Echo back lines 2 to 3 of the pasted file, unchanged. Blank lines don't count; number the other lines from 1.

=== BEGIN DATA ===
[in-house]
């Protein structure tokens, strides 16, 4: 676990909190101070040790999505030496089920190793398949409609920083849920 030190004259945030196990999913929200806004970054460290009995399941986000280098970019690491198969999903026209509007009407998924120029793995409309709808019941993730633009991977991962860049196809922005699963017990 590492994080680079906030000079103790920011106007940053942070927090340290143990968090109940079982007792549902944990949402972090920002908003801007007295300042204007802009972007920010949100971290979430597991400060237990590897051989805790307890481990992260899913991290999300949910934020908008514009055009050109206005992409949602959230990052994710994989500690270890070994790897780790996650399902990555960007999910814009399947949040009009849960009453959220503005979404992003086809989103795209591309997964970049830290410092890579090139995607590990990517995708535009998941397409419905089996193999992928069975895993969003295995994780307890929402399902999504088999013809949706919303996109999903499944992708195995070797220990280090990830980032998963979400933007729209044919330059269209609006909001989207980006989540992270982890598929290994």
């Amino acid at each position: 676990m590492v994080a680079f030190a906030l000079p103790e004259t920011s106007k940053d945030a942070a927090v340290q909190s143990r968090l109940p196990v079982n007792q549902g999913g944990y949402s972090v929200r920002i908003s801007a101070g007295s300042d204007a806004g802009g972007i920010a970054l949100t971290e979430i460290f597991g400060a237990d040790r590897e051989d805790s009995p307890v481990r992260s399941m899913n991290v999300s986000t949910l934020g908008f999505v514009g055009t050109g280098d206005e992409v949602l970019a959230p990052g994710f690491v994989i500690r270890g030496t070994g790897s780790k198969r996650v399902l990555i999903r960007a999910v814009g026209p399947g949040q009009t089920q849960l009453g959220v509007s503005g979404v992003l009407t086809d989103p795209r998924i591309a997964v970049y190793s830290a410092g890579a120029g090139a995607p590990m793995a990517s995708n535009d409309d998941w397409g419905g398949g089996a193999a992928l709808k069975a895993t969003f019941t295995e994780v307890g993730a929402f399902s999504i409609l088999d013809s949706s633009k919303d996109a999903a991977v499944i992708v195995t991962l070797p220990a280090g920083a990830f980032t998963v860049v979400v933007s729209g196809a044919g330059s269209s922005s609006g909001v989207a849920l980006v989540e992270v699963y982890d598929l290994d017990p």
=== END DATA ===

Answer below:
């Protein structure tokens, strides 16, 4: 676990909190101070040790999505030496089920190793398949409609920083849920 030190004259945030196990999913929200806004970054460290009995399941986000280098970019690491198969999903026209509007009407998924120029793995409309709808019941993730633009991977991962860049196809922005699963017990 590492994080680079906030000079103790920011106007940053942070927090340290143990968090109940079982007792549902944990949402972090920002908003801007007295300042204007802009972007920010949100971290979430597991400060237990590897051989805790307890481990992260899913991290999300949910934020908008514009055009050109206005992409949602959230990052994710994989500690270890070994790897780790996650399902990555960007999910814009399947949040009009849960009453959220503005979404992003086809989103795209591309997964970049830290410092890579090139995607590990990517995708535009998941397409419905089996193999992928069975895993969003295995994780307890929402399902999504088999013809949706919303996109999903499944992708195995070797220990280090990830980032998963979400933007729209044919330059269209609006909001989207980006989540992270982890598929290994």
């Amino acid at each position: 676990m590492v994080a680079f030190a906030l000079p103790e004259t920011s106007k940053d945030a942070a927090v340290q909190s143990r968090l109940p196990v079982n007792q549902g999913g944990y949402s972090v929200r920002i908003s801007a101070g007295s300042d204007a806004g802009g972007i920010a970054l949100t971290e979430i460290f597991g400060a237990d040790r590897e051989d805790s009995p307890v481990r992260s399941m899913n991290v999300s986000t949910l934020g908008f999505v514009g055009t050109g280098d206005e992409v949602l970019a959230p990052g994710f690491v994989i500690r270890g030496t070994g790897s780790k198969r996650v399902l990555i999903r960007a999910v814009g026209p399947g949040q009009t089920q849960l009453g959220v509007s503005g979404v992003l009407t086809d989103p795209r998924i591309a997964v970049y190793s830290a410092g890579a120029g090139a995607p590990m793995a990517s995708n535009d409309d998941w397409g419905g398949g089996a193999a992928l709808k069975a895993t969003f019941t295995e994780v307890g993730a929402f399902s999504i409609l088999d013809s949706s633009k919303d996109a999903a991977v499944i992708v195995t991962l070797p220990a280090g920083a990830f980032t998963v860049v979400v933007s729209g196809a044919g330059s269209s922005s609006g909001v989207a849920l980006v989540e992270v699963y982890d598929l290994d017990p």